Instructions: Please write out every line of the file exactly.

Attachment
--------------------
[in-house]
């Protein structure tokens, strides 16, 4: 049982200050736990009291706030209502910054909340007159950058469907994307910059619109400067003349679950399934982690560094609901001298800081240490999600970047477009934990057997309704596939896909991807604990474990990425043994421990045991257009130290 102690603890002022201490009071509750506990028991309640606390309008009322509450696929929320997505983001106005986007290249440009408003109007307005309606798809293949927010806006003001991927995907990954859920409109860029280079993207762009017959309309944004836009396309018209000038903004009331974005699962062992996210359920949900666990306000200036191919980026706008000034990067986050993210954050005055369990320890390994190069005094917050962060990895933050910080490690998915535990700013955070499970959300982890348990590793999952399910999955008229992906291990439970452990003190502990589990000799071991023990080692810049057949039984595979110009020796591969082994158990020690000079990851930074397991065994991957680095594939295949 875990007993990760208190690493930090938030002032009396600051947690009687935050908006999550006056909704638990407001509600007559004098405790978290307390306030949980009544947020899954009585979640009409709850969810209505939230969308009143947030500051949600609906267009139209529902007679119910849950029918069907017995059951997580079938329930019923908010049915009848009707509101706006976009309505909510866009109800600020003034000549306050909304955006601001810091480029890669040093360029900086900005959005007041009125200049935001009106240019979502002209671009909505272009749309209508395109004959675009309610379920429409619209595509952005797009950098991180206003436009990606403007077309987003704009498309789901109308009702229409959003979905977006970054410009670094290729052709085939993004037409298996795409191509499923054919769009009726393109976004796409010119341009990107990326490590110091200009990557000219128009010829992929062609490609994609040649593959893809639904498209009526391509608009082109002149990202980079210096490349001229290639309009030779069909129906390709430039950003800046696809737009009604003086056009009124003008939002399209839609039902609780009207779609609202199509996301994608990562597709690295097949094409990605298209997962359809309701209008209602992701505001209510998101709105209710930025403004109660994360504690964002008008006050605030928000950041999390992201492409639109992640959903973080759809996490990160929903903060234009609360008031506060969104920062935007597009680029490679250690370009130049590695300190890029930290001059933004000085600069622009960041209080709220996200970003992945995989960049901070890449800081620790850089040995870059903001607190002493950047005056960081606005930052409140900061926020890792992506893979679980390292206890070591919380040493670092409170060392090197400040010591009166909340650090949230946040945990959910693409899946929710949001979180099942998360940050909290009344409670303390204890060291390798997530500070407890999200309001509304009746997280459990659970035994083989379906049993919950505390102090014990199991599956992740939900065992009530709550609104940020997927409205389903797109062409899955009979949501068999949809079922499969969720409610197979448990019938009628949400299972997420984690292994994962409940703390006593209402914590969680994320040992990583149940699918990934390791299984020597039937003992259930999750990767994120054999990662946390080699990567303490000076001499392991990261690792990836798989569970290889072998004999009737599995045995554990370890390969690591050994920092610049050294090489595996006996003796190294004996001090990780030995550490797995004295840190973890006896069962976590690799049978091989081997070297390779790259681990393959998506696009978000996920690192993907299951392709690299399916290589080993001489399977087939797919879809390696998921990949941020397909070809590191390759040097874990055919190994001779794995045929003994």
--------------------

[in-house]
């Protein structure tokens, strides 16, 4: 049982200050736990009291706030209502910054909340007159950058469907994307910059619109400067003349679950399934982690560094609901001298800081240490999600970047477009934990057997309704596939896909991807604990474990990425043994421990045991257009130290 102690603890002022201490009071509750506990028991309640606390309008009322509450696929929320997505983001106005986007290249440009408003109007307005309606798809293949927010806006003001991927995907990954859920409109860029280079993207762009017959309309944004836009396309018209000038903004009331974005699962062992996210359920949900666990306000200036191919980026706008000034990067986050993210954050005055369990320890390994190069005094917050962060990895933050910080490690998915535990700013955070499970959300982890348990590793999952399910999955008229992906291990439970452990003190502990589990000799071991023990080692810049057949039984595979110009020796591969082994158990020690000079990851930074397991065994991957680095594939295949 875990007993990760208190690493930090938030002032009396600051947690009687935050908006999550006056909704638990407001509600007559004098405790978290307390306030949980009544947020899954009585979640009409709850969810209505939230969308009143947030500051949600609906267009139209529902007679119910849950029918069907017995059951997580079938329930019923908010049915009848009707509101706006976009309505909510866009109800600020003034000549306050909304955006601001810091480029890669040093360029900086900005959005007041009125200049935001009106240019979502002209671009909505272009749309209508395109004959675009309610379920429409619209595509952005797009950098991180206003436009990606403007077309987003704009498309789901109308009702229409959003979905977006970054410009670094290729052709085939993004037409298996795409191509499923054919769009009726393109976004796409010119341009990107990326490590110091200009990557000219128009010829992929062609490609994609040649593959893809639904498209009526391509608009082109002149990202980079210096490349001229290639309009030779069909129906390709430039950003800046696809737009009604003086056009009124003008939002399209839609039902609780009207779609609202199509996301994608990562597709690295097949094409990605298209997962359809309701209008209602992701505001209510998101709105209710930025403004109660994360504690964002008008006050605030928000950041999390992201492409639109992640959903973080759809996490990160929903903060234009609360008031506060969104920062935007597009680029490679250690370009130049590695300190890029930290001059933004000085600069622009960041209080709220996200970003992945995989960049901070890449800081620790850089040995870059903001607190002493950047005056960081606005930052409140900061926020890792992506893979679980390292206890070591919380040493670092409170060392090197400040010591009166909340650090949230946040945990959910693409899946929710949001979180099942998360940050909290009344409670303390204890060291390798997530500070407890999200309001509304009746997280459990659970035994083989379906049993919950505390102090014990199991599956992740939900065992009530709550609104940020997927409205389903797109062409899955009979949501068999949809079922499969969720409610197979448990019938009628949400299972997420984690292994994962409940703390006593209402914590969680994320040992990583149940699918990934390791299984020597039937003992259930999750990767994120054999990662946390080699990567303490000076001499392991990261690792990836798989569970290889072998004999009737599995045995554990370890390969690591050994920092610049050294090489595996006996003796190294004996001090990780030995550490797995004295840190973890006896069962976590690799049978091989081997070297390779790259681990393959998506696009978000996920690192993907299951392709690299399916290589080993001489399977087939797919879809390696998921990949941020397909070809590191390759040097874990055919190994001779794995045929003994």